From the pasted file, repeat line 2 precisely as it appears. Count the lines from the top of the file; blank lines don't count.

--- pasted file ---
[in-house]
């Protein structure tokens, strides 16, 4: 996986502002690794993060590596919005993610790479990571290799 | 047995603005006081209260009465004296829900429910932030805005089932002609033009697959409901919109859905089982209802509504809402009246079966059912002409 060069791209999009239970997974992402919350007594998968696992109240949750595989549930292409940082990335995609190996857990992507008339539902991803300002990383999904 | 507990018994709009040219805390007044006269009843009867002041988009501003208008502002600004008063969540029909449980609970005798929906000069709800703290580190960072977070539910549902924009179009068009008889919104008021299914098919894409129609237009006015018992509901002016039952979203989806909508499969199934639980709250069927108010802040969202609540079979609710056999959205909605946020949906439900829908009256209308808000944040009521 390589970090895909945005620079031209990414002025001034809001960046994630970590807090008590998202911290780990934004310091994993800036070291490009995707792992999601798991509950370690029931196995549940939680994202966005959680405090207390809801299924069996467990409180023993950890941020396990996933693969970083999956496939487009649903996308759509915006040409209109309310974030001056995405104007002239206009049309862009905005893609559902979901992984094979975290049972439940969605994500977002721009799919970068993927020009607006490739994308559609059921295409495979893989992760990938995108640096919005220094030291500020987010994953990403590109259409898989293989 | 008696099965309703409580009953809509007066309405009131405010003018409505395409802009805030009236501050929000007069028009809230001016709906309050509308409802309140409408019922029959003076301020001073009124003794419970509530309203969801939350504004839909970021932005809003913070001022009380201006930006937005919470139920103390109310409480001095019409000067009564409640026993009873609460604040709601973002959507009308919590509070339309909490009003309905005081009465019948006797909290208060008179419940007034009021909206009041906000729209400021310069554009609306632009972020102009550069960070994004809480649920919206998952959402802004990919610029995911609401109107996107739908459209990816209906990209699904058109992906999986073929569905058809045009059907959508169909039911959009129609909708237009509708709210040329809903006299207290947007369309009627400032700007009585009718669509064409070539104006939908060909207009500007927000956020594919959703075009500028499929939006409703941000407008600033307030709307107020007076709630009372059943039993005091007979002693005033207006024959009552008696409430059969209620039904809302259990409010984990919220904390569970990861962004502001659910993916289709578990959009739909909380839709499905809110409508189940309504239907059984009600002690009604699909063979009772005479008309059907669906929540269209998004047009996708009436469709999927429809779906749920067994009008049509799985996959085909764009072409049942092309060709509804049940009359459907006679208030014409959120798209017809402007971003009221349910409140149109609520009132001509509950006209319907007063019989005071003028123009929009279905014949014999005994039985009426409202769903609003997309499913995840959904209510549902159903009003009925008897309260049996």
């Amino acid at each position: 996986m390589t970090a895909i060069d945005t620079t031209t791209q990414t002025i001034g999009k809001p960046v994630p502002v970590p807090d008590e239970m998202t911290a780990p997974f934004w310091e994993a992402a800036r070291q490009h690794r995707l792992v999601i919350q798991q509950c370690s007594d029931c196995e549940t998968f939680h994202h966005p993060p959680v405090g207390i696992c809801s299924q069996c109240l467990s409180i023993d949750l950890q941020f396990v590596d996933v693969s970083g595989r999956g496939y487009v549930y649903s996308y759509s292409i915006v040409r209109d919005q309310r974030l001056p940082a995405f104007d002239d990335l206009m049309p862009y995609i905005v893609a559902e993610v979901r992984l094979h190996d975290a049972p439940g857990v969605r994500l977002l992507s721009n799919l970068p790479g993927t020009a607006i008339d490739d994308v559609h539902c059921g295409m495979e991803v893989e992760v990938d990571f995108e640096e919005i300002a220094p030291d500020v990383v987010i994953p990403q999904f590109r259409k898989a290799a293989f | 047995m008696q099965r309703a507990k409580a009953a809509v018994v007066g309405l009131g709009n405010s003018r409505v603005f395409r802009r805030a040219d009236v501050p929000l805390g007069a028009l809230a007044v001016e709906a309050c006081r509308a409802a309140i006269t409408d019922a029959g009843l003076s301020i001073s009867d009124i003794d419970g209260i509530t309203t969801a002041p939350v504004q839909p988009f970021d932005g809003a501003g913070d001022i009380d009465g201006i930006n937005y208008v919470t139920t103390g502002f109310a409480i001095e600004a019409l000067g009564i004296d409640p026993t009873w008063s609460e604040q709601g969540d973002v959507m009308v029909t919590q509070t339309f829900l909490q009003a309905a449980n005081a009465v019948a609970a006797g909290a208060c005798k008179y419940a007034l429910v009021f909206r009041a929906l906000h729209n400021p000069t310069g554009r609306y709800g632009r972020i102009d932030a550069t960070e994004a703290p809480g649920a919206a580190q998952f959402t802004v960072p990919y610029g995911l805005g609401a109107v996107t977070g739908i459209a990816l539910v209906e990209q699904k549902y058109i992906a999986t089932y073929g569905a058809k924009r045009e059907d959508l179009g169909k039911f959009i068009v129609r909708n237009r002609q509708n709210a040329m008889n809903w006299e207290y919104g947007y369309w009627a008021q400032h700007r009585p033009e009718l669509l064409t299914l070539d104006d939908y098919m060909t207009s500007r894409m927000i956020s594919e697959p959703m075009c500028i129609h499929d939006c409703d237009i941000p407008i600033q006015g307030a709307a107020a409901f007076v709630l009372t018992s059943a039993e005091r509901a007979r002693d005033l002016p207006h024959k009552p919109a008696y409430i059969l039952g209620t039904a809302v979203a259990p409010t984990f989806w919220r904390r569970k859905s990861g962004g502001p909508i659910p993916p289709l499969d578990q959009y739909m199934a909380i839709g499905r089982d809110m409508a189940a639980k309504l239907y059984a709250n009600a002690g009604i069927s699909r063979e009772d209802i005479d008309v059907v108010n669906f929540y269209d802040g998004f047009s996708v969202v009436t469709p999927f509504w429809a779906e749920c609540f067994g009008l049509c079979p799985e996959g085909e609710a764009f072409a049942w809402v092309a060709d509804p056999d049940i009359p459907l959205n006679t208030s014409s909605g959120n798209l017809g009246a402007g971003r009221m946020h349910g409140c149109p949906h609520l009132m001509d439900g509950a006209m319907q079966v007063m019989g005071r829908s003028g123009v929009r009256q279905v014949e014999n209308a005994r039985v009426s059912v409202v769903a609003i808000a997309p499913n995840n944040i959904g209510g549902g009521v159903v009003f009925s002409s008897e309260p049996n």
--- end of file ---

């Protein structure tokens, strides 16, 4: 996986502002690794993060590596919005993610790479990571290799 | 047995603005006081209260009465004296829900429910932030805005089932002609033009697959409901919109859905089982209802509504809402009246079966059912002409 060069791209999009239970997974992402919350007594998968696992109240949750595989549930292409940082990335995609190996857990992507008339539902991803300002990383999904 | 507990018994709009040219805390007044006269009843009867002041988009501003208008502002600004008063969540029909449980609970005798929906000069709800703290580190960072977070539910549902924009179009068009008889919104008021299914098919894409129609237009006015018992509901002016039952979203989806909508499969199934639980709250069927108010802040969202609540079979609710056999959205909605946020949906439900829908009256209308808000944040009521 390589970090895909945005620079031209990414002025001034809001960046994630970590807090008590998202911290780990934004310091994993800036070291490009995707792992999601798991509950370690029931196995549940939680994202966005959680405090207390809801299924069996467990409180023993950890941020396990996933693969970083999956496939487009649903996308759509915006040409209109309310974030001056995405104007002239206009049309862009905005893609559902979901992984094979975290049972439940969605994500977002721009799919970068993927020009607006490739994308559609059921295409495979893989992760990938995108640096919005220094030291500020987010994953990403590109259409898989293989 | 008696099965309703409580009953809509007066309405009131405010003018409505395409802009805030009236501050929000007069028009809230001016709906309050509308409802309140409408019922029959003076301020001073009124003794419970509530309203969801939350504004839909970021932005809003913070001022009380201006930006937005919470139920103390109310409480001095019409000067009564409640026993009873609460604040709601973002959507009308919590509070339309909490009003309905005081009465019948006797909290208060008179419940007034009021909206009041906000729209400021310069554009609306632009972020102009550069960070994004809480649920919206998952959402802004990919610029995911609401109107996107739908459209990816209906990209699904058109992906999986073929569905058809045009059907959508169909039911959009129609909708237009509708709210040329809903006299207290947007369309009627400032700007009585009718669509064409070539104006939908060909207009500007927000956020594919959703075009500028499929939006409703941000407008600033307030709307107020007076709630009372059943039993005091007979002693005033207006024959009552008696409430059969209620039904809302259990409010984990919220904390569970990861962004502001659910993916289709578990959009739909909380839709499905809110409508189940309504239907059984009600002690009604699909063979009772005479008309059907669906929540269209998004047009996708009436469709999927429809779906749920067994009008049509799985996959085909764009072409049942092309060709509804049940009359459907006679208030014409959120798209017809402007971003009221349910409140149109609520009132001509509950006209319907007063019989005071003028123009929009279905014949014999005994039985009426409202769903609003997309499913995840959904209510549902159903009003009925008897309260049996």